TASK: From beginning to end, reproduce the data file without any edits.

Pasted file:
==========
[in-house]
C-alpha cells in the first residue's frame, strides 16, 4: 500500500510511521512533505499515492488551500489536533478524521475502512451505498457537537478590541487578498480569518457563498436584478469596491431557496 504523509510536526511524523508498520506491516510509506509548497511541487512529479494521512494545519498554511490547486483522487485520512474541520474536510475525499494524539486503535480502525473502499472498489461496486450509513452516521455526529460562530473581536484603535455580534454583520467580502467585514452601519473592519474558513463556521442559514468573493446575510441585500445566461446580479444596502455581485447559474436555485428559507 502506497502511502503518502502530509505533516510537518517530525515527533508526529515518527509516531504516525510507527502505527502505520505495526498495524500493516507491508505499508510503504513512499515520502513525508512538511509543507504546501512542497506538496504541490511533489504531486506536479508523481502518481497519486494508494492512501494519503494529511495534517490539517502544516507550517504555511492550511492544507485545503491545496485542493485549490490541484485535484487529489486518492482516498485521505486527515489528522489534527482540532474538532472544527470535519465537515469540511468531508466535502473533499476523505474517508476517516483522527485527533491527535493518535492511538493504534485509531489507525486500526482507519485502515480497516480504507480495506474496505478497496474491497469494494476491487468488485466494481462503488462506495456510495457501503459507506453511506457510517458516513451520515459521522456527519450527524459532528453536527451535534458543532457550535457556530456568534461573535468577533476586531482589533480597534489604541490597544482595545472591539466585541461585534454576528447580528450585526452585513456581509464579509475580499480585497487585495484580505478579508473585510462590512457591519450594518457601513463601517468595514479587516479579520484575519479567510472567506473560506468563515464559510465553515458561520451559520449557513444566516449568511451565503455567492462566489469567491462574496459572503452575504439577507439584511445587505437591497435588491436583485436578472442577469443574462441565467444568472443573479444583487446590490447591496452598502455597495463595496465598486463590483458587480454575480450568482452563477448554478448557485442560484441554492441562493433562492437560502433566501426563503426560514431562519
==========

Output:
[in-house]
C-alpha cells in the first residue's frame, strides 16, 4: 500500500510511521512533505499515492488551500489536533478524521475502512451505498457537537478590541487578498480569518457563498436584478469596491431557496 504523509510536526511524523508498520506491516510509506509548497511541487512529479494521512494545519498554511490547486483522487485520512474541520474536510475525499494524539486503535480502525473502499472498489461496486450509513452516521455526529460562530473581536484603535455580534454583520467580502467585514452601519473592519474558513463556521442559514468573493446575510441585500445566461446580479444596502455581485447559474436555485428559507 502506497502511502503518502502530509505533516510537518517530525515527533508526529515518527509516531504516525510507527502505527502505520505495526498495524500493516507491508505499508510503504513512499515520502513525508512538511509543507504546501512542497506538496504541490511533489504531486506536479508523481502518481497519486494508494492512501494519503494529511495534517490539517502544516507550517504555511492550511492544507485545503491545496485542493485549490490541484485535484487529489486518492482516498485521505486527515489528522489534527482540532474538532472544527470535519465537515469540511468531508466535502473533499476523505474517508476517516483522527485527533491527535493518535492511538493504534485509531489507525486500526482507519485502515480497516480504507480495506474496505478497496474491497469494494476491487468488485466494481462503488462506495456510495457501503459507506453511506457510517458516513451520515459521522456527519450527524459532528453536527451535534458543532457550535457556530456568534461573535468577533476586531482589533480597534489604541490597544482595545472591539466585541461585534454576528447580528450585526452585513456581509464579509475580499480585497487585495484580505478579508473585510462590512457591519450594518457601513463601517468595514479587516479579520484575519479567510472567506473560506468563515464559510465553515458561520451559520449557513444566516449568511451565503455567492462566489469567491462574496459572503452575504439577507439584511445587505437591497435588491436583485436578472442577469443574462441565467444568472443573479444583487446590490447591496452598502455597495463595496465598486463590483458587480454575480450568482452563477448554478448557485442560484441554492441562493433562492437560502433566501426563503426560514431562519